(photo: Gus Powell)
The National Book Foundation is awarding the 2017 Medal for Distinguished Contribution to American Letters to Annie Proulx "for her exceptional work and significant impact on American literature." She will receive $10,000 and a brass medal at the 68th National Book Awards ceremony and benefit dinner on November 15 in New York City.
The award will be presented by actress Anne Hathaway, an avid reader and longtime advocate for women in the arts who starred in the Oscar-winning film adaptation of Proulx's short story "Brokeback Mountain."
"Annie Proulx's work is widely loved and uniquely significant," said David Steinberger, NBF chairman, adding that the author's "deep reverence for the beauty and complexities of rural America has introduced millions of readers to the wide breadth of American life. Her commitment to crafting compassionate, honest stories has left an indelible mark on literature and created a powerful and enduring legacy."
Lisa Lucas, NBF executive director, said that Proulx's "ability to explore the nuances of the human spirit and render deeply moving reflections on rural life have solidified her place in American Letters. In addition to her astounding literary accomplishments, film adaptations of Proulx's work have reached scores of viewers who may not have encountered her work on the page. We are honored to pay tribute to the extraordinary source material for these celebrated visual works, and, hopefully, to further grow the audience for Proulx's exemplary literary work."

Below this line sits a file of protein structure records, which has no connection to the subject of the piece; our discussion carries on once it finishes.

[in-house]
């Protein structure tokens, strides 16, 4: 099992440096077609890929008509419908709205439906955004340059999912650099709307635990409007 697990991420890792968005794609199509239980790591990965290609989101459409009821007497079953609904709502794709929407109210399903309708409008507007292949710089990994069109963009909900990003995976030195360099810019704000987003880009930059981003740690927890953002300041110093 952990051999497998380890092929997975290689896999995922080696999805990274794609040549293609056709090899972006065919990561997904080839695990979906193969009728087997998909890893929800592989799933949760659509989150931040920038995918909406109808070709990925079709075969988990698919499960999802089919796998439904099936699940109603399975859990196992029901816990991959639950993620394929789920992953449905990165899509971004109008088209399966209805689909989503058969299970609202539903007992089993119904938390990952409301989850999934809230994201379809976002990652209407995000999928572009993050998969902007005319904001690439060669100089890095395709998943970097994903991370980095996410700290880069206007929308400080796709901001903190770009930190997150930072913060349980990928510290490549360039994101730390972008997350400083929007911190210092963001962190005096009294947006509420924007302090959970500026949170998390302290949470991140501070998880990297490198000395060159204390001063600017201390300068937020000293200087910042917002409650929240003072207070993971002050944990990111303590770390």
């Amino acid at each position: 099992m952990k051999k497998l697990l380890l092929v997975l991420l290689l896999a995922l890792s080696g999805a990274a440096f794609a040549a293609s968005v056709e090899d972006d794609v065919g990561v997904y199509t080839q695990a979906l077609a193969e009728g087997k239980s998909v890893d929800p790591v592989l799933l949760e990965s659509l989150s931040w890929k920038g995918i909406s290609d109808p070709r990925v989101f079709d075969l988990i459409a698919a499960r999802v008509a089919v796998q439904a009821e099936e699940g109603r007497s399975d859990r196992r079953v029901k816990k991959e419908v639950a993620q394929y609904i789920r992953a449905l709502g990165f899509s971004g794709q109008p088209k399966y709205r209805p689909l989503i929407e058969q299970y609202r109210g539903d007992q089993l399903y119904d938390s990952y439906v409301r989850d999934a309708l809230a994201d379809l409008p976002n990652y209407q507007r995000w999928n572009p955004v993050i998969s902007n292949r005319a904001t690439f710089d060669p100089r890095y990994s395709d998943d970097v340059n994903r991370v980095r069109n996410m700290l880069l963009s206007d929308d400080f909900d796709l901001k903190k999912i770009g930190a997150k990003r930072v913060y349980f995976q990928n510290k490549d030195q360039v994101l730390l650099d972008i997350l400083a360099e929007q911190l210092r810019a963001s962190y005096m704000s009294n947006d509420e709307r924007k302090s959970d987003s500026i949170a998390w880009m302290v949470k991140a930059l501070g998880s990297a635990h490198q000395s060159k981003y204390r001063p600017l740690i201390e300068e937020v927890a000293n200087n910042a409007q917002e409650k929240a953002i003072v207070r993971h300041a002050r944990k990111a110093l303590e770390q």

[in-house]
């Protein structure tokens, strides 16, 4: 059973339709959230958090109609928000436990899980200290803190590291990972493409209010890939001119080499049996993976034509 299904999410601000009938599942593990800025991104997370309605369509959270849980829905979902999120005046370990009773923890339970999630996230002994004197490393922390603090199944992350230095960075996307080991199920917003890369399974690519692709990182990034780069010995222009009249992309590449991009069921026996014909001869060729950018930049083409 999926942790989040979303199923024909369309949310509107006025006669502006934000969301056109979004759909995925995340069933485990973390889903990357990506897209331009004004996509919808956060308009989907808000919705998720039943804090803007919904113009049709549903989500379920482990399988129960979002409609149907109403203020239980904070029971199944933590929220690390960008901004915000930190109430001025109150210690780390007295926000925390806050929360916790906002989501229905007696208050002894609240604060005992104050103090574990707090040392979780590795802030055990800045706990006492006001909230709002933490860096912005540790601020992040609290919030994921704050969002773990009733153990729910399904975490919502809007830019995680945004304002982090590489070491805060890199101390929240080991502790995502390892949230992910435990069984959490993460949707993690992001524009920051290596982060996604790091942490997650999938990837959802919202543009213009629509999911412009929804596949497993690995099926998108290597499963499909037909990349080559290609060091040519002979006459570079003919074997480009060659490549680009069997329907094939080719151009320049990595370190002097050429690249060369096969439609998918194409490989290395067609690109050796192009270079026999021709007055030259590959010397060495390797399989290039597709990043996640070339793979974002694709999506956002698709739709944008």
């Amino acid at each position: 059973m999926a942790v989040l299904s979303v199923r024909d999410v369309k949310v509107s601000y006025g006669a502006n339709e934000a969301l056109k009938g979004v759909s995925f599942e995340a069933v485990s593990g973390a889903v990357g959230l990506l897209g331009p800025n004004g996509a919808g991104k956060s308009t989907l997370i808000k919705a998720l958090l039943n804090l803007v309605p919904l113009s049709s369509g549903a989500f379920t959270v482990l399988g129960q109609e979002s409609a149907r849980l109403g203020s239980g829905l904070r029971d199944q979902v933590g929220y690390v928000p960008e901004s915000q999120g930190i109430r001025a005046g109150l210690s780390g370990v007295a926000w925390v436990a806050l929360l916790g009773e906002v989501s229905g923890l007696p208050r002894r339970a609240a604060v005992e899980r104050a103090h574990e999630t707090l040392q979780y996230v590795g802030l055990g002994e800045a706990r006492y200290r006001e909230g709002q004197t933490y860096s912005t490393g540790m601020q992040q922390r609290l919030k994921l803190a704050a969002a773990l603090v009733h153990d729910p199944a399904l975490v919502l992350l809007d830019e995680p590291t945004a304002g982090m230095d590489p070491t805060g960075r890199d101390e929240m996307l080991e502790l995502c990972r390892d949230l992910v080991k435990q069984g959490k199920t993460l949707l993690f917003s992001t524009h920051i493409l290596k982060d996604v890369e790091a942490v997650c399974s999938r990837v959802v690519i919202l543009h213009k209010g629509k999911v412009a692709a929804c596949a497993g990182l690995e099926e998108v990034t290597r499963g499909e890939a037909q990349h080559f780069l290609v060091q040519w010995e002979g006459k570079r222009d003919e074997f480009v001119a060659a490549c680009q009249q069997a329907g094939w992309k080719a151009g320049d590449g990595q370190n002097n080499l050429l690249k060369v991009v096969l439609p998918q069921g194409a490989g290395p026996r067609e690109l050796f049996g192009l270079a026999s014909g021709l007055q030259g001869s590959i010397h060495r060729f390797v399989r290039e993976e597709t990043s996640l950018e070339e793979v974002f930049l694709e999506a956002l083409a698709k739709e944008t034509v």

Proulx's books include the novels Postcards, The Shipping News, Accordion Crimes, That Old Ace in the Hole and Barkskins; short story collections Heart Songs and Other Stories, Close Range: Wyoming Stories, Bad Dirt: Wyoming Stories 2 and Fine Just the Way It Is: Wyoming Stories 3; and Birdcloud: A Memoir of Place.
Her many accolades include the Pulitzer Prize in fiction, the National Book Award, the PEN/Faulkner Award for Fiction, O. Henry Awards Prizes, and a Guggenheim Fellowship for Creative Arts. She is the 30th recipient of the Medal for Distinguished Contribution to American Letters.